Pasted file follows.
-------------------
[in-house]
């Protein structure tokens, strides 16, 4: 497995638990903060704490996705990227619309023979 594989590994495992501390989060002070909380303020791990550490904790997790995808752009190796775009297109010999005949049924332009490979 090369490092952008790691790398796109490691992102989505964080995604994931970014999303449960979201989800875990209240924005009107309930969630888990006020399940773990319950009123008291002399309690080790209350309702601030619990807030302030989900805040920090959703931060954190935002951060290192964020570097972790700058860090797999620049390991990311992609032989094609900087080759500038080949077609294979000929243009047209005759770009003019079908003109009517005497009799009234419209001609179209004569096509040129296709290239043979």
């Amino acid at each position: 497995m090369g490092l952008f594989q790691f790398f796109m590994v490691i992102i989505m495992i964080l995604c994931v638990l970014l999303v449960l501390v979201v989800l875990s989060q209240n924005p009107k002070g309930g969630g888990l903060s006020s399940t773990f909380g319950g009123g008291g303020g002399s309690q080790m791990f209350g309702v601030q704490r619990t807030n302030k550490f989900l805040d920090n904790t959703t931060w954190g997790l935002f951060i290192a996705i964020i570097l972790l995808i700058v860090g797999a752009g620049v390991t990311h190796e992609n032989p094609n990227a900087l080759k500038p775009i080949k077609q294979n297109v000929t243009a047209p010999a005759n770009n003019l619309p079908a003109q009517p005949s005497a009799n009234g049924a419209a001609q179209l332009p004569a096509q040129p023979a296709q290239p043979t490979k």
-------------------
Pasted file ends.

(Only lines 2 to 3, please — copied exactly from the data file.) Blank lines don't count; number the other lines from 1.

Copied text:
């Protein structure tokens, strides 16, 4: 497995638990903060704490996705990227619309023979 594989590994495992501390989060002070909380303020791990550490904790997790995808752009190796775009297109010999005949049924332009490979 090369490092952008790691790398796109490691992102989505964080995604994931970014999303449960979201989800875990209240924005009107309930969630888990006020399940773990319950009123008291002399309690080790209350309702601030619990807030302030989900805040920090959703931060954190935002951060290192964020570097972790700058860090797999620049390991990311992609032989094609900087080759500038080949077609294979000929243009047209005759770009003019079908003109009517005497009799009234419209001609179209004569096509040129296709290239043979």
């Amino acid at each position: 497995m090369g490092l952008f594989q790691f790398f796109m590994v490691i992102i989505m495992i964080l995604c994931v638990l970014l999303v449960l501390v979201v989800l875990s989060q209240n924005p009107k002070g309930g969630g888990l903060s006020s399940t773990f909380g319950g009123g008291g303020g002399s309690q080790m791990f209350g309702v601030q704490r619990t807030n302030k550490f989900l805040d920090n904790t959703t931060w954190g997790l935002f951060i290192a996705i964020i570097l972790l995808i700058v860090g797999a752009g620049v390991t990311h190796e992609n032989p094609n990227a900087l080759k500038p775009i080949k077609q294979n297109v000929t243009a047209p010999a005759n770009n003019l619309p079908a003109q009517p005949s005497a009799n009234g049924a419209a001609q179209l332009p004569a096509q040129p023979a296709q290239p043979t490979k």